Because they would stand and chat for hours and sort everything out and throw it into buckets. And that, and myself and the other guy, Brendan, who was the boss's son, we were there interviewing people. And we went into the job center in Danny and Sterling shop. And there's a queue of people [00:19:00] outside. And this, this parade of people came in.
All we need them to do was to sort clothes. And they came in and yeah, my name is so-and-so Olivia and after day two, when we were virtually frazzled. We were almost at that point of look, the next person that comes in is getting the job. I don't care. I don't want to listen to any more people talking, just let, and then this woman came in and sat there with a big smile on her face.
And we were both there. And I remember we had tea and Kit-Kats and I was looking at my Kit-Kat and I was thinking, I really want a bit of the KitKat, but I have to listen to this room. And I looked up and she was sat there and I said, and what's your name? And she went. And smiley smiley. My name's smiley by nature.
And I looked at Brenda and he looked at me and we both went at the same time. You're hired.
I wonder what she's doing now and smiley from Danny. Oh, I love about this is there'll be a fair number of. People who are out of work right now, who are listening to this show and they're thinking, okay, so I know what I'm going to do. Next time. I get any Winnie in an interview, I'm going to say I'm six foot four [00:20:00] and I'm cold and smiley.
It's a window. It's a double bubble. You'll definitely get a job guys quite a lot. And I got it from my granddad, I think. Um, and, uh, a lot of people comment on it. You know, somebody says, you know, I might go into a shop or a total stranger and they say, you know, they go with total insincerity. So, how are you doing today?
You know, are you having a good day? And I always say every day is a great day. Just try missing one. And they're all like, where did you get? That's quite profound and a conversation starts because again, it just sort of bricks. And I don't mean, yeah, an ice breaker, but I can almost hear my wife rolling her eyes.
No, she's got a, you're not telling that story again. I forgot. She just sharp. You know, my wife was just like, why do you have to do it? Every single shot we go into just shut and your comedy audience everywhere you go. Right? If you're, if, if a comedian took his audience with him, his whole career, His audience is obviously going to get bored with his jokes [00:21:00] and his one-liners.
So you need to tell your misses to just send it down. And my wife has the same problem is when I go into shops and ask for a discount, my wife is he really asked for a discount in Tesco. Yup. Actually talking about discounts and I have to credit this with what's his name? Um, chris' boss. Who's an FBI.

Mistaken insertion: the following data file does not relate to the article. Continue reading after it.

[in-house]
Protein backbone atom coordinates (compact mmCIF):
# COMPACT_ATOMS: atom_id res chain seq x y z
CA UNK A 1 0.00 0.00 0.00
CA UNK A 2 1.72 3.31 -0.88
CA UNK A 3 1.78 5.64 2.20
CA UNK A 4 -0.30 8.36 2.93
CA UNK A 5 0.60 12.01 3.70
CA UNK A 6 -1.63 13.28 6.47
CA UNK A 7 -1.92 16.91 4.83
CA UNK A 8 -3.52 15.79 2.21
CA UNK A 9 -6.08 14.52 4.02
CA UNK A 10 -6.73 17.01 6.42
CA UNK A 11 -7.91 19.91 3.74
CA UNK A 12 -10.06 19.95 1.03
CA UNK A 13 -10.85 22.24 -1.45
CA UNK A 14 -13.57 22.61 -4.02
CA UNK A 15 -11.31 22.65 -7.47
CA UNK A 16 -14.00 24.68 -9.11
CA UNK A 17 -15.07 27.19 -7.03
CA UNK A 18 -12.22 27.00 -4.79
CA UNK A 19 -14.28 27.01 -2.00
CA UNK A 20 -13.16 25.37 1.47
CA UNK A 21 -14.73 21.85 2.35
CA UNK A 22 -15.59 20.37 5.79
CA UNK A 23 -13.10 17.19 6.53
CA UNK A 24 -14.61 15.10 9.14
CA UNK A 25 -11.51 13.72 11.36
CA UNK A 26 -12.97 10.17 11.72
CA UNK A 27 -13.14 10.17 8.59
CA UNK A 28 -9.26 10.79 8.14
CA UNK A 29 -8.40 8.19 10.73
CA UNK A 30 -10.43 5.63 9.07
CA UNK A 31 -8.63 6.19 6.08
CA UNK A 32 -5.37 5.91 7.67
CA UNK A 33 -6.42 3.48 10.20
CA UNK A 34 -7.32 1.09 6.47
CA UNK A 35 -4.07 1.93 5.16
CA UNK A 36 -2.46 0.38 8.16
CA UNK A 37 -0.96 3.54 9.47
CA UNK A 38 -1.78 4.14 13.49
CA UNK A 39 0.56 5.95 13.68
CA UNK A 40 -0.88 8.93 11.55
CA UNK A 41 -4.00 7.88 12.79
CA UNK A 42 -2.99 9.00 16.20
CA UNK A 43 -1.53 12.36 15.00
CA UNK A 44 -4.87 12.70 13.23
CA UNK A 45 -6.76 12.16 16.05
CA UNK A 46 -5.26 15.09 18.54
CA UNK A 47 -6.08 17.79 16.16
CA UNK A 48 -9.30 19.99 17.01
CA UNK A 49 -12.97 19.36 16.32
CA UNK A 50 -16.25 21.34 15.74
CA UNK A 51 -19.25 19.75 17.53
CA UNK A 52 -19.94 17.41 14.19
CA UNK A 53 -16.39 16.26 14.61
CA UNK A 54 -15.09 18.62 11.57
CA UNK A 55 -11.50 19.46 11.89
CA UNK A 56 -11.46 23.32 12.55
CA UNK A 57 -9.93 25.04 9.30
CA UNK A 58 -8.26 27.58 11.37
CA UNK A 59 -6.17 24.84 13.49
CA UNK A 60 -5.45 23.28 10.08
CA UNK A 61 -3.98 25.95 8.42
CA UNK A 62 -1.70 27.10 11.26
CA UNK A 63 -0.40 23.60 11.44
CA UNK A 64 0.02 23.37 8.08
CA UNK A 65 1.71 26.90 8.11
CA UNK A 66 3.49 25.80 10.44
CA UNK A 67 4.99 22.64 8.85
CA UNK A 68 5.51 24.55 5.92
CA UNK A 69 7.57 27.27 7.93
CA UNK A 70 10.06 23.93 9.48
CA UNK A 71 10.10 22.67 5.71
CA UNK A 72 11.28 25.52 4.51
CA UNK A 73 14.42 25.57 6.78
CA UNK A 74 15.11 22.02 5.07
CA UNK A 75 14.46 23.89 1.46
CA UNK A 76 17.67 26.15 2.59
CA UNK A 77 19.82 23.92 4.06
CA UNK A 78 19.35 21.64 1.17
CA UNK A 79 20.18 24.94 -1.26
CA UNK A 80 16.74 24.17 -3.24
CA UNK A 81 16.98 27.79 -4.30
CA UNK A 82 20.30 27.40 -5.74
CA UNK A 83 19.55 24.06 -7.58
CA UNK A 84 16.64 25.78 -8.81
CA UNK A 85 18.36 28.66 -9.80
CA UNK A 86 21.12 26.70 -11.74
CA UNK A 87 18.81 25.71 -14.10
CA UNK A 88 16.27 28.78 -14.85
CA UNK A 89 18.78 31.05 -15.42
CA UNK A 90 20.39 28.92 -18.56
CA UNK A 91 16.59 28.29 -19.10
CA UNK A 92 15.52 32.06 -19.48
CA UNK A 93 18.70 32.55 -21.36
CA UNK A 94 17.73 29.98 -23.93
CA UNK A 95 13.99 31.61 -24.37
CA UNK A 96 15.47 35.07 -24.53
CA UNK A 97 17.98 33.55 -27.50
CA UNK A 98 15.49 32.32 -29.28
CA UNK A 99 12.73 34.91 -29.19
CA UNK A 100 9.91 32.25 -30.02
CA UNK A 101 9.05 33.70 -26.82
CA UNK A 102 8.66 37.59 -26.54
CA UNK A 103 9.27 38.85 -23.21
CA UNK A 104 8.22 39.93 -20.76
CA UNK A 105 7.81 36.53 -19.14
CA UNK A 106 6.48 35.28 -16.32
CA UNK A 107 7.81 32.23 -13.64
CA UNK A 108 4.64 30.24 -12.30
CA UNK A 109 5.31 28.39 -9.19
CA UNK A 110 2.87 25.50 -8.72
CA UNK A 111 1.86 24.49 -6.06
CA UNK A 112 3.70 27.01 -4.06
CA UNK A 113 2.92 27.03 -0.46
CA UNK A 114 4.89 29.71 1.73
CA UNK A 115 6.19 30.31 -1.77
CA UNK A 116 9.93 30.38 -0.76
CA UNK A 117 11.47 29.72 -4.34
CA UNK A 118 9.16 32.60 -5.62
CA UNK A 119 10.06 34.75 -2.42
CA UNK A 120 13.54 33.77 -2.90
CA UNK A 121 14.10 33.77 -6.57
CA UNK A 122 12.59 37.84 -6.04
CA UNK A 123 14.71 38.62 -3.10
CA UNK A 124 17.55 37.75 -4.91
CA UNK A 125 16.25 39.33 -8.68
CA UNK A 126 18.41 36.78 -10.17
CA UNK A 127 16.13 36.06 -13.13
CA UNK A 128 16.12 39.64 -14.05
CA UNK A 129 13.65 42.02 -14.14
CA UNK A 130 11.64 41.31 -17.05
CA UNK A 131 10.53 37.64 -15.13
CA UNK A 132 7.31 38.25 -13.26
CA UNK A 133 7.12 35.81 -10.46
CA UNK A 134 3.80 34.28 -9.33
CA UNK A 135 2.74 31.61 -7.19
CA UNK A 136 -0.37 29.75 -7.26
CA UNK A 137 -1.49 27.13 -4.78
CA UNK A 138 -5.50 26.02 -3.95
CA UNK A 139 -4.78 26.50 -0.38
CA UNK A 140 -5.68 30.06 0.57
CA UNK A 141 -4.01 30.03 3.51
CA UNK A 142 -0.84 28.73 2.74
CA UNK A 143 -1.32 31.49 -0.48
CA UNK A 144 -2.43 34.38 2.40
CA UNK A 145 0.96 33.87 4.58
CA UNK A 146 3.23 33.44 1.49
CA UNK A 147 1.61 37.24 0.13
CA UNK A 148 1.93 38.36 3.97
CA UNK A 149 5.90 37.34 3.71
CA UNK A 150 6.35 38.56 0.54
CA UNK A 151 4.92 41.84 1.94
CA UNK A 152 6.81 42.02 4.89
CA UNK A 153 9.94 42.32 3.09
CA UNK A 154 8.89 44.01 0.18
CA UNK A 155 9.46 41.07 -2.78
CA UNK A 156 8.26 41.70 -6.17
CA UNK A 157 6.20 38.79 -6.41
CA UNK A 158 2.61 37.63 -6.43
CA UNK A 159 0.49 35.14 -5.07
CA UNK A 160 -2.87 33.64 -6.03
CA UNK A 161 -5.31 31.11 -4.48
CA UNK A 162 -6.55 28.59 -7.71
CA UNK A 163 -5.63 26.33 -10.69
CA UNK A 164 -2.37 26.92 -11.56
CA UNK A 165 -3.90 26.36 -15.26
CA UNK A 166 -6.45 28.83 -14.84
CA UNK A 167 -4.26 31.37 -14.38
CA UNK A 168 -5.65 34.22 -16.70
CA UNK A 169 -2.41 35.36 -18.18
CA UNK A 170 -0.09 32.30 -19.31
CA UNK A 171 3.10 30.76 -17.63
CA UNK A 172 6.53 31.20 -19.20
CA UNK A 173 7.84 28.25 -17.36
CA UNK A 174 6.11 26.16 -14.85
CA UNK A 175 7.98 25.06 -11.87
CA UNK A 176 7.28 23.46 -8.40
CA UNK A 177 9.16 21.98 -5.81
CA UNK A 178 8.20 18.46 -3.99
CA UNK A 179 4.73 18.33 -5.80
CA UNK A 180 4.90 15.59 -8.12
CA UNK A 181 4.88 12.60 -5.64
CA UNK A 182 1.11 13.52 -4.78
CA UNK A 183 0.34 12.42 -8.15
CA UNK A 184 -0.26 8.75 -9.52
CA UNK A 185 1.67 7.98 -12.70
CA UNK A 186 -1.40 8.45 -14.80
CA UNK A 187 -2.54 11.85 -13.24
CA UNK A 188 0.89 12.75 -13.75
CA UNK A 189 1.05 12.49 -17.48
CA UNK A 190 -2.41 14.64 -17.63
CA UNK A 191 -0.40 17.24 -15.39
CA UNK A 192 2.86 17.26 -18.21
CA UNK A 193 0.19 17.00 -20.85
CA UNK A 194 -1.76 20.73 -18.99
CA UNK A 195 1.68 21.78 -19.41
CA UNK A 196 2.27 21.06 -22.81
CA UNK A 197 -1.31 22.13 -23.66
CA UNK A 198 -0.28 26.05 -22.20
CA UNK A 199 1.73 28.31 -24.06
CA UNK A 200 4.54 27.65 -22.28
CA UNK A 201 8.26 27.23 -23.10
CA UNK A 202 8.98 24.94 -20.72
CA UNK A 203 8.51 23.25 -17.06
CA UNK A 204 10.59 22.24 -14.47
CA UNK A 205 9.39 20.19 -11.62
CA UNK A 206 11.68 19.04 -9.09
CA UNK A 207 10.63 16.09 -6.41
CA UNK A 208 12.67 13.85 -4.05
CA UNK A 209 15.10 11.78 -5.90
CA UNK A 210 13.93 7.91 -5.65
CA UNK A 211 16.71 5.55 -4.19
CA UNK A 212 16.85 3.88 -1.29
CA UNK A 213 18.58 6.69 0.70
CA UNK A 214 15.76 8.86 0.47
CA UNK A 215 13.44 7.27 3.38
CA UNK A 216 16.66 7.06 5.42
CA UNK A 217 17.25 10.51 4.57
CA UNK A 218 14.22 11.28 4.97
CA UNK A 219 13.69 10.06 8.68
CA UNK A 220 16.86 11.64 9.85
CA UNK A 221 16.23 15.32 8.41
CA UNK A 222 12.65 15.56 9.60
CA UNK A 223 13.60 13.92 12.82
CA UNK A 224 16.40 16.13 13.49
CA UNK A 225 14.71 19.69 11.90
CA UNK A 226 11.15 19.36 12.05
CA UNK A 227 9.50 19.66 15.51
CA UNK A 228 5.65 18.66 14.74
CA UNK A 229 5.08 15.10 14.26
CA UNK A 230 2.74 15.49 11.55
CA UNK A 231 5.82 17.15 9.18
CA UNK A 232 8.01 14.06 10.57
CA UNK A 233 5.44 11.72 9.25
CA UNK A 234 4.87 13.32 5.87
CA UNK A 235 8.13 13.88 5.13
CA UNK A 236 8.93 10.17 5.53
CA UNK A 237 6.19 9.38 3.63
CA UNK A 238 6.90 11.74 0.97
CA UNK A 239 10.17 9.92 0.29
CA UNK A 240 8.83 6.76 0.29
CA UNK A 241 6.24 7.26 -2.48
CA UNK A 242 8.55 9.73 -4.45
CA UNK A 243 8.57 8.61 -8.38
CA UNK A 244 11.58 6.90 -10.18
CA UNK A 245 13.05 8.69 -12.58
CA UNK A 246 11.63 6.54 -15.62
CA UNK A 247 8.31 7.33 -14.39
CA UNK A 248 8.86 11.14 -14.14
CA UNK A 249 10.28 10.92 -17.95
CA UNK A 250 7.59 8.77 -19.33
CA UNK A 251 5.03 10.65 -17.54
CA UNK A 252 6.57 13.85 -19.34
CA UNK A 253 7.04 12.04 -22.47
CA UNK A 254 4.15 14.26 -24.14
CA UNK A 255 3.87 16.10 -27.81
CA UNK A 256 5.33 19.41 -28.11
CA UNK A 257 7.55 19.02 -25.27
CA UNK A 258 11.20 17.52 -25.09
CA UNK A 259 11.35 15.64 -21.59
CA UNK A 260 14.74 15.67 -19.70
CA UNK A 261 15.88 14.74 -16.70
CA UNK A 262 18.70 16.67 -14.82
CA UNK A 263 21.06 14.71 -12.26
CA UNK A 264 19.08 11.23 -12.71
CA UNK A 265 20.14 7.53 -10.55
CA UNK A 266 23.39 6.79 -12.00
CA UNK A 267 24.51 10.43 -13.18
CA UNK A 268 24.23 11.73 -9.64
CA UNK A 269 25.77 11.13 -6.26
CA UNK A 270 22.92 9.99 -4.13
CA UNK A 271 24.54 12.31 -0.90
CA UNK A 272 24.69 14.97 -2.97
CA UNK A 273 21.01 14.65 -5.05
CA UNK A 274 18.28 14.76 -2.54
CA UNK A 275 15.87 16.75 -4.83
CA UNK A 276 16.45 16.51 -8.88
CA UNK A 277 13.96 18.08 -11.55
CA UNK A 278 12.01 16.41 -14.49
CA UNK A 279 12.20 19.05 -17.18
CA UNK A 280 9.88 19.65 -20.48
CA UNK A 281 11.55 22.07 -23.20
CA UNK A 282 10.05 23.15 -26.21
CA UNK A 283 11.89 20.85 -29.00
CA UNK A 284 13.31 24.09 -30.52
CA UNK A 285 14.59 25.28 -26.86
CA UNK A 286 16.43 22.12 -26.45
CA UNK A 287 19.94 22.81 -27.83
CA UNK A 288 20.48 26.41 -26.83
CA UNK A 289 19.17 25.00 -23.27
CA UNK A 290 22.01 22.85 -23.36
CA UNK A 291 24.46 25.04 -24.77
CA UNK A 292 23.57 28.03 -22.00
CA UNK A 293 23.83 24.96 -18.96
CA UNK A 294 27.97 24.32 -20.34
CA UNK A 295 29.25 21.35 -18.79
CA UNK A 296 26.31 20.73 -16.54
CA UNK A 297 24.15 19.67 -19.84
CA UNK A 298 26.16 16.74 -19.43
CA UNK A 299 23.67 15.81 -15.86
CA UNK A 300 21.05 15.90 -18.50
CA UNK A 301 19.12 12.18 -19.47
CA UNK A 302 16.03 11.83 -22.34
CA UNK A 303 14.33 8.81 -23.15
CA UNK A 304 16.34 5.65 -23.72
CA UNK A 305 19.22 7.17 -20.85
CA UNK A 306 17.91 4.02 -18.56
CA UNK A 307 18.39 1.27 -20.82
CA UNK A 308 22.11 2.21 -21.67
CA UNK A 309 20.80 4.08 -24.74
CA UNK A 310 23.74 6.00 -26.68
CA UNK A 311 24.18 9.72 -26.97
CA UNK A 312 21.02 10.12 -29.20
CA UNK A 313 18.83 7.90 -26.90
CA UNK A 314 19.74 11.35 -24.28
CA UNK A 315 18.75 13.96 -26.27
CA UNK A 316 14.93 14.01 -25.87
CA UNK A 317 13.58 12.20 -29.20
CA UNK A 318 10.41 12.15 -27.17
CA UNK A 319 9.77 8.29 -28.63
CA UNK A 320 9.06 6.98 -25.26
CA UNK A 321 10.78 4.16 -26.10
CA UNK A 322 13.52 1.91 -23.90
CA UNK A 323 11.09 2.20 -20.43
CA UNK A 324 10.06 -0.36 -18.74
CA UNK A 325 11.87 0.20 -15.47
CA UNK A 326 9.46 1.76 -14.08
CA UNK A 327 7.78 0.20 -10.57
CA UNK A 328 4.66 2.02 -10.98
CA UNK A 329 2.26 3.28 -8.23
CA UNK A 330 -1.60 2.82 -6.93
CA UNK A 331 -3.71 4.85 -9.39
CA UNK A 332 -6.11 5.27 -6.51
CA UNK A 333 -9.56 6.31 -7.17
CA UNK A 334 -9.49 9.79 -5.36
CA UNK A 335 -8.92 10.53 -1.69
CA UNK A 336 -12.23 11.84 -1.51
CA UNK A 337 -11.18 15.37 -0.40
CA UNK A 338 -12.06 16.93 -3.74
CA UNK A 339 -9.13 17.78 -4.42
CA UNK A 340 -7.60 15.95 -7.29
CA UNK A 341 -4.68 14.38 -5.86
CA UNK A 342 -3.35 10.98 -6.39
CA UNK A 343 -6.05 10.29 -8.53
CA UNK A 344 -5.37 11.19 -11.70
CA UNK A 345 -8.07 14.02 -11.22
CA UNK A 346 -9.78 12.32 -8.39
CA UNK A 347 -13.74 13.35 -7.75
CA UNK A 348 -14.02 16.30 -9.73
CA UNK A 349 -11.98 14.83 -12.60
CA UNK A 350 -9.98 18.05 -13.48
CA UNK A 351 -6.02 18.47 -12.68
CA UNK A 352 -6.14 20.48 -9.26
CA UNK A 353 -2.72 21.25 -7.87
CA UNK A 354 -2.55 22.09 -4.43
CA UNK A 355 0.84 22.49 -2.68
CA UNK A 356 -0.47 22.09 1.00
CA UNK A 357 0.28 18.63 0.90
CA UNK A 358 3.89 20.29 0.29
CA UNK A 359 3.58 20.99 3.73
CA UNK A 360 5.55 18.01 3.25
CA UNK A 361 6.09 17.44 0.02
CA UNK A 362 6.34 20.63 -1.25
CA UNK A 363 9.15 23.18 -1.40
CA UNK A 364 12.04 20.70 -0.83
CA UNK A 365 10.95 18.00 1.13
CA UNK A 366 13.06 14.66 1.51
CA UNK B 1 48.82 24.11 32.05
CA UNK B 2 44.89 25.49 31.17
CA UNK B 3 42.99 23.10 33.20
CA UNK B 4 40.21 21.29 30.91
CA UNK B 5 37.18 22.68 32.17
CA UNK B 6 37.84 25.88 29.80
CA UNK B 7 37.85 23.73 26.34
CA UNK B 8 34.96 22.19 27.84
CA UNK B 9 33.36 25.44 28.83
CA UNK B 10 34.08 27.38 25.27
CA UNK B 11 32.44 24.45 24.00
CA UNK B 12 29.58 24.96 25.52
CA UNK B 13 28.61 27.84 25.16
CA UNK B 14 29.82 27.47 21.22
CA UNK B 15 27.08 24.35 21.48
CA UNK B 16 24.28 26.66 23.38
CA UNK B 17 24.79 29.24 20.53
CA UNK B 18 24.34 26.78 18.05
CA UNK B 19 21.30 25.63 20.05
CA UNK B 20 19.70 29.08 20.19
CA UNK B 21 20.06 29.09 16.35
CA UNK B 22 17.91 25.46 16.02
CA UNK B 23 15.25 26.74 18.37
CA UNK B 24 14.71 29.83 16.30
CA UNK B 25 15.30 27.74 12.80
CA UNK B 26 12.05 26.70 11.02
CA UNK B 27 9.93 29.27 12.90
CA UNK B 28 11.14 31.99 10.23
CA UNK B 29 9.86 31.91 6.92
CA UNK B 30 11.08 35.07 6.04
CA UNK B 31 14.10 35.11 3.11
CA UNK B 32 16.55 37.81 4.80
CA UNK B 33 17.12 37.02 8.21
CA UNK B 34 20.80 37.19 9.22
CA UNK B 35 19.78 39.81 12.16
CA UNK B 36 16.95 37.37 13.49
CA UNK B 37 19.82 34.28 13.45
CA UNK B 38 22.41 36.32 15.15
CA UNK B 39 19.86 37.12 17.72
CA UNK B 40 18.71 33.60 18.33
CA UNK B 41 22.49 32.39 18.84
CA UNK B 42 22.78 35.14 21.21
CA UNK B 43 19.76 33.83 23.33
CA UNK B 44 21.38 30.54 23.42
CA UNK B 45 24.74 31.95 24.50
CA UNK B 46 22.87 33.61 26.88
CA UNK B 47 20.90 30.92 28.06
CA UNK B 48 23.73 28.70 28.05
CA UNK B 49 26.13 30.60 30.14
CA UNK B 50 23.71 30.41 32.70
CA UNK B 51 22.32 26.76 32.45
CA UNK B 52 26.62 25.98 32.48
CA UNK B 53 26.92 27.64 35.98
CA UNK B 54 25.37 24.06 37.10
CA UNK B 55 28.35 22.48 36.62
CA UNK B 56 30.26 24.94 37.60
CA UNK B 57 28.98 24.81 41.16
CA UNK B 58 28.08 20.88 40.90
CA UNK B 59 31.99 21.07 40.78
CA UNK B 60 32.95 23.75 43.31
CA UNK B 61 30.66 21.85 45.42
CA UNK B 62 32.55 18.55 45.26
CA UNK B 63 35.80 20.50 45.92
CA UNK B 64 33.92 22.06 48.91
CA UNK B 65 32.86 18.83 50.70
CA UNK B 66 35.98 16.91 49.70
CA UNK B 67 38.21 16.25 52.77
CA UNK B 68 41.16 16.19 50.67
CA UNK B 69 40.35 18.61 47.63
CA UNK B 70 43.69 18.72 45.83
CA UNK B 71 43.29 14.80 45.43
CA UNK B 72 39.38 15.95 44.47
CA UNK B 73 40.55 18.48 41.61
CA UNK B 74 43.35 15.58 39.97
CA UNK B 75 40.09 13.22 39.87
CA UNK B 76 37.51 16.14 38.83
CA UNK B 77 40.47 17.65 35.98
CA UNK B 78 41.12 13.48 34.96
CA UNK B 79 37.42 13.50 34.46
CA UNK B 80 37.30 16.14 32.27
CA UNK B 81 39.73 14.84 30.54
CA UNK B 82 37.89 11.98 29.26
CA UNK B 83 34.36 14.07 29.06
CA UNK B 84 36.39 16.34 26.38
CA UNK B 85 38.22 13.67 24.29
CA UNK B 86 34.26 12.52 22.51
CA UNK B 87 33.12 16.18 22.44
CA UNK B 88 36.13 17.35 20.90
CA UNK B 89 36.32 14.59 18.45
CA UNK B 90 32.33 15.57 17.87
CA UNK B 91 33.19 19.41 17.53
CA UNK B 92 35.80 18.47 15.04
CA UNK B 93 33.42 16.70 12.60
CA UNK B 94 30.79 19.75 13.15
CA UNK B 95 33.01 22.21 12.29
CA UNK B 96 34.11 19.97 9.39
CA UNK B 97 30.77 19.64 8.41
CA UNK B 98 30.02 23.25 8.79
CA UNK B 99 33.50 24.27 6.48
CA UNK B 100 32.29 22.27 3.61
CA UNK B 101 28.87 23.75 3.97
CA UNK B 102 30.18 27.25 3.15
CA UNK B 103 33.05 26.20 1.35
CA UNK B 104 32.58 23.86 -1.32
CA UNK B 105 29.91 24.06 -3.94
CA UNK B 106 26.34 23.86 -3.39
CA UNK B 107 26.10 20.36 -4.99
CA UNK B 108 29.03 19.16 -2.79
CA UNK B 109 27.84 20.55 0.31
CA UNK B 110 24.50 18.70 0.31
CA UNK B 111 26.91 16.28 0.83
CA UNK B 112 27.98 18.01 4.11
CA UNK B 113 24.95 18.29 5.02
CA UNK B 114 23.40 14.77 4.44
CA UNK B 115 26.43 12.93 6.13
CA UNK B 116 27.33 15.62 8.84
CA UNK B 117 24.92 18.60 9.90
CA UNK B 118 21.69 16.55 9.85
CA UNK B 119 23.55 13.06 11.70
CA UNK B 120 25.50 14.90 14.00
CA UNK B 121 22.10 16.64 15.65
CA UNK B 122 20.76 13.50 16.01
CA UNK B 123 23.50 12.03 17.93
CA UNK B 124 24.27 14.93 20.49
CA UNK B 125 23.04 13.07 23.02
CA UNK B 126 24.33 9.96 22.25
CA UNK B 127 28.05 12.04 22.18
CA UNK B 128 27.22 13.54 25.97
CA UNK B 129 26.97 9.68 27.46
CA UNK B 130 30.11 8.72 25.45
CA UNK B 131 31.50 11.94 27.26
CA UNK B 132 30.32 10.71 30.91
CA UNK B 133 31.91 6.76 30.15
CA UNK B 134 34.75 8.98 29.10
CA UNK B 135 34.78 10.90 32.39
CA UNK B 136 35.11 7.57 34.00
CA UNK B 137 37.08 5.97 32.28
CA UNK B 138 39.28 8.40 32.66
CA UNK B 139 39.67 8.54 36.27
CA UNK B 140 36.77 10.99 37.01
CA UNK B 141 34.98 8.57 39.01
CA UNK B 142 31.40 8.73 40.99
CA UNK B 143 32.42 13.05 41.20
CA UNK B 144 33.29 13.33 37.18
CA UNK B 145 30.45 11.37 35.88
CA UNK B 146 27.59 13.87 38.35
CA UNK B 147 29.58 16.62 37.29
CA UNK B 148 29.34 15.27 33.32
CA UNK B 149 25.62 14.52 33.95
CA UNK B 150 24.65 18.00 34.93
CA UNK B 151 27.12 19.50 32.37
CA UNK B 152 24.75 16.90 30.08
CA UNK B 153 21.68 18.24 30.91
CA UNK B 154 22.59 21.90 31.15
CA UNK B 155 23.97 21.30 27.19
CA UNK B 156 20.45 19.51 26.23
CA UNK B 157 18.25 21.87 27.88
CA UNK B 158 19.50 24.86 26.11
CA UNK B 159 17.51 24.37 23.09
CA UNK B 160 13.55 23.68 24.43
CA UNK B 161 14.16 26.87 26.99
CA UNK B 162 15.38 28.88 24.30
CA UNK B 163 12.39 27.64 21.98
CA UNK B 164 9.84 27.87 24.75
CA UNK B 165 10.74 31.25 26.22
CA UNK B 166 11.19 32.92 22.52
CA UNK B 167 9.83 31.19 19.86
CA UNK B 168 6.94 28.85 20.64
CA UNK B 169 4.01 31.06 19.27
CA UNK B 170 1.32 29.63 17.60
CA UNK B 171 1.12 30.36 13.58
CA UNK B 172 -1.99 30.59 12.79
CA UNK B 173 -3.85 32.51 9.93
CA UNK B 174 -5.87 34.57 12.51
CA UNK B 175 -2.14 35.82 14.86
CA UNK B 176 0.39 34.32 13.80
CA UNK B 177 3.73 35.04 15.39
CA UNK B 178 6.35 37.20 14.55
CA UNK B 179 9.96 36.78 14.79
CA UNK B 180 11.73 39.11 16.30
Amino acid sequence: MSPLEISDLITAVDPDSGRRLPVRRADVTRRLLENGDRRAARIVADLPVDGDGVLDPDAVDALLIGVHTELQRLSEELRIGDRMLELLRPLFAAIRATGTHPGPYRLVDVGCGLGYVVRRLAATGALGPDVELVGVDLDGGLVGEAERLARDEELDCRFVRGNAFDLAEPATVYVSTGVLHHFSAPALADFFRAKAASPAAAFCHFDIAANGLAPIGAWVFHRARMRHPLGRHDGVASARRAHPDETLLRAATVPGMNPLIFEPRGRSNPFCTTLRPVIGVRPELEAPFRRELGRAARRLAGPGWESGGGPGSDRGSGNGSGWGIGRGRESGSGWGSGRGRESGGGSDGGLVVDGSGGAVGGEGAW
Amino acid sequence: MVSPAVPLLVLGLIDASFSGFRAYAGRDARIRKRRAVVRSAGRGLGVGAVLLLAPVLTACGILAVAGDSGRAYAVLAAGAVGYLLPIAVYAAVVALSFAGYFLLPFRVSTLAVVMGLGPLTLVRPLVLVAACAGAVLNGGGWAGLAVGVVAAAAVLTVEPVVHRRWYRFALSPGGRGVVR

It's I think it's chris' boss. Yeah, never, never spoke negotiator. I think it might be him. I might be wrong though, but, uh, when he asks for a discount and somebody says, well, why should they give you the discount? And they'll say, because my name's Ray McLean and they'll get the re McLennan disco. And quite often it leads them to go, Oh, let me speak to my supervisor or something like that.
You know, every now and again, one will do that rather than hang on, tell the truth, tell the truth. Right? Because normally when you say that the security come straight over and lobby you out and we say, well, none of those, none of those Raymond plan on the ground here, get you get out of it. But anyway, look right.
[00:22:00] Email me and you talking about us. Why doesn't Thor talk about us. I mean, so talk about why does it
for you guys? So this year I've performed a wee bit of a pivot, as in I've set up a separate brand, which is called Korea, goldmine.com. There's a video of course, there, which has been selling hasn't, hasn't sold enough to buy in my Tesla X yet, but it is selling. And the whole point of the site is to help people.
Get organized, find and land a job because that is a massive need. So the thing is though it takes a lot of attention and time, and I've got a couple of other projects, which I'm happy to talk about. Um, but they're going to be pulling a lot of my attention next year. So I would love to find a way to do something great with their career goldmine up site and brand.
It's got an element of. It's [00:23:00] already done for someone because it's got the video, of course. And it's also got like some marketing materials and, uh, and, uh, you know, uh, uh, process and emails, all set up in a list and everything of people who are interested, um, cool to sell it maybe, or. Somehow do something with it.
What do you think I should, do you guys have businessmen of the world? Nigel, Nigel groove universe? Yeah, I think that was a really elegant example of a pitch to us, you know, thank you very much. Great demonstration of the scale because there was a bit of intriguing here and it was also, um, that sort of opening yourself up and asking for help on the, uh, which immediately.